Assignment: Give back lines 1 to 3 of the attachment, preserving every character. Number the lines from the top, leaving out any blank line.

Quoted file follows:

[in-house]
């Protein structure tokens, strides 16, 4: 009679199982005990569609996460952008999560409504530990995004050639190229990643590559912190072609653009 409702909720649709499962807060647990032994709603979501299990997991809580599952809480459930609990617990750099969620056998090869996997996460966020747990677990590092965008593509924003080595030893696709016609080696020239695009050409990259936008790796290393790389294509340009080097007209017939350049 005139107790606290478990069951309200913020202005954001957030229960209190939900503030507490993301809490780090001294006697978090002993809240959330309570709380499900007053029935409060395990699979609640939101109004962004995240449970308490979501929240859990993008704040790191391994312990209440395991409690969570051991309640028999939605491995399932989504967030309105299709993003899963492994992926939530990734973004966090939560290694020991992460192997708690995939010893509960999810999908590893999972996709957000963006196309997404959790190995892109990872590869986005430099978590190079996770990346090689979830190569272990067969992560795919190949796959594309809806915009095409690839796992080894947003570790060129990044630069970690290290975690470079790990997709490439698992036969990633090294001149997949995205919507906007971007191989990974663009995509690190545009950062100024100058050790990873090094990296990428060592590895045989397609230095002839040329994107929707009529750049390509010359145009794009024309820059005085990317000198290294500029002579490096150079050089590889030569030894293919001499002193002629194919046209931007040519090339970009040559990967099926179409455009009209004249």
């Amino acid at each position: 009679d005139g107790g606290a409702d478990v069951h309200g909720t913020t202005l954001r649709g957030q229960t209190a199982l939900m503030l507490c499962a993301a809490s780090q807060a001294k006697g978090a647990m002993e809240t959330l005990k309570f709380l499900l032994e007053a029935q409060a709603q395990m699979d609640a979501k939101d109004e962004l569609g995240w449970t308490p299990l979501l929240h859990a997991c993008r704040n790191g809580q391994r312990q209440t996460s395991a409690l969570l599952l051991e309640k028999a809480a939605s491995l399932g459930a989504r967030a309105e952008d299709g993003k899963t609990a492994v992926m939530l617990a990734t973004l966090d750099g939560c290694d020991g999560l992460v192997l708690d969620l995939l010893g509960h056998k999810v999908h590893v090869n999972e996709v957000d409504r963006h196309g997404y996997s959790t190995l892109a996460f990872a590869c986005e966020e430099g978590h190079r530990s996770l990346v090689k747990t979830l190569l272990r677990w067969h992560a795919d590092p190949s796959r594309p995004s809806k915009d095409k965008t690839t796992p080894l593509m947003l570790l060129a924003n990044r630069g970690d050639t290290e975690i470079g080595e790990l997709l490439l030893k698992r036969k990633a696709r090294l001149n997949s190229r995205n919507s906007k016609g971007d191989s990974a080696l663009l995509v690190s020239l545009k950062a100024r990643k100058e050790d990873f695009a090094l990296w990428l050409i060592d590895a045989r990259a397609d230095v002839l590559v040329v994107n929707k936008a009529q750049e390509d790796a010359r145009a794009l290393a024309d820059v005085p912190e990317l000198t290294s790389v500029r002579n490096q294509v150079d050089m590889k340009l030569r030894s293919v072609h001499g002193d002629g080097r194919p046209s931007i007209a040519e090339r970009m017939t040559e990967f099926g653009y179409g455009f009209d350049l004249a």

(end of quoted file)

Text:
[in-house]
């Protein structure tokens, strides 16, 4: 009679199982005990569609996460952008999560409504530990995004050639190229990643590559912190072609653009 409702909720649709499962807060647990032994709603979501299990997991809580599952809480459930609990617990750099969620056998090869996997996460966020747990677990590092965008593509924003080595030893696709016609080696020239695009050409990259936008790796290393790389294509340009080097007209017939350049 005139107790606290478990069951309200913020202005954001957030229960209190939900503030507490993301809490780090001294006697978090002993809240959330309570709380499900007053029935409060395990699979609640939101109004962004995240449970308490979501929240859990993008704040790191391994312990209440395991409690969570051991309640028999939605491995399932989504967030309105299709993003899963492994992926939530990734973004966090939560290694020991992460192997708690995939010893509960999810999908590893999972996709957000963006196309997404959790190995892109990872590869986005430099978590190079996770990346090689979830190569272990067969992560795919190949796959594309809806915009095409690839796992080894947003570790060129990044630069970690290290975690470079790990997709490439698992036969990633090294001149997949995205919507906007971007191989990974663009995509690190545009950062100024100058050790990873090094990296990428060592590895045989397609230095002839040329994107929707009529750049390509010359145009794009024309820059005085990317000198290294500029002579490096150079050089590889030569030894293919001499002193002629194919046209931007040519090339970009040559990967099926179409455009009209004249």
């Amino acid at each position: 009679d005139g107790g606290a409702d478990v069951h309200g909720t913020t202005l954001r649709g957030q229960t209190a199982l939900m503030l507490c499962a993301a809490s780090q807060a001294k006697g978090a647990m002993e809240t959330l005990k309570f709380l499900l032994e007053a029935q409060a709603q395990m699979d609640a979501k939101d109004e962004l569609g995240w449970t308490p299990l979501l929240h859990a997991c993008r704040n790191g809580q391994r312990q209440t996460s395991a409690l969570l599952l051991e309640k028999a809480a939605s491995l399932g459930a989504r967030a309105e952008d299709g993003k899963t609990a492994v992926m939530l617990a990734t973004l966090d750099g939560c290694d020991g999560l992460v192997l708690d969620l995939l010893g509960h056998k999810v999908h590893v090869n999972e996709v957000d409504r963006h196309g997404y996997s959790t190995l892109a996460f990872a590869c986005e966020e430099g978590h190079r530990s996770l990346v090689k747990t979830l190569l272990r677990w067969h992560a795919d590092p190949s796959r594309p995004s809806k915009d095409k965008t690839t796992p080894l593509m947003l570790l060129a924003n990044r630069g970690d050639t290290e975690i470079g080595e790990l997709l490439l030893k698992r036969k990633a696709r090294l001149n997949s190229r995205n919507s906007k016609g971007d191989s990974a080696l663009l995509v690190s020239l545009k950062a100024r990643k100058e050790d990873f695009a090094l990296w990428l050409i060592d590895a045989r990259a397609d230095v002839l590559v040329v994107n929707k936008a009529q750049e390509d790796a010359r145009a794009l290393a024309d820059v005085p912190e990317l000198t290294s790389v500029r002579n490096q294509v150079d050089m590889k340009l030569r030894s293919v072609h001499g002193d002629g080097r194919p046209s931007i007209a040519e090339r970009m017939t040559e990967f099926g653009y179409g455009f009209d350049l004249a």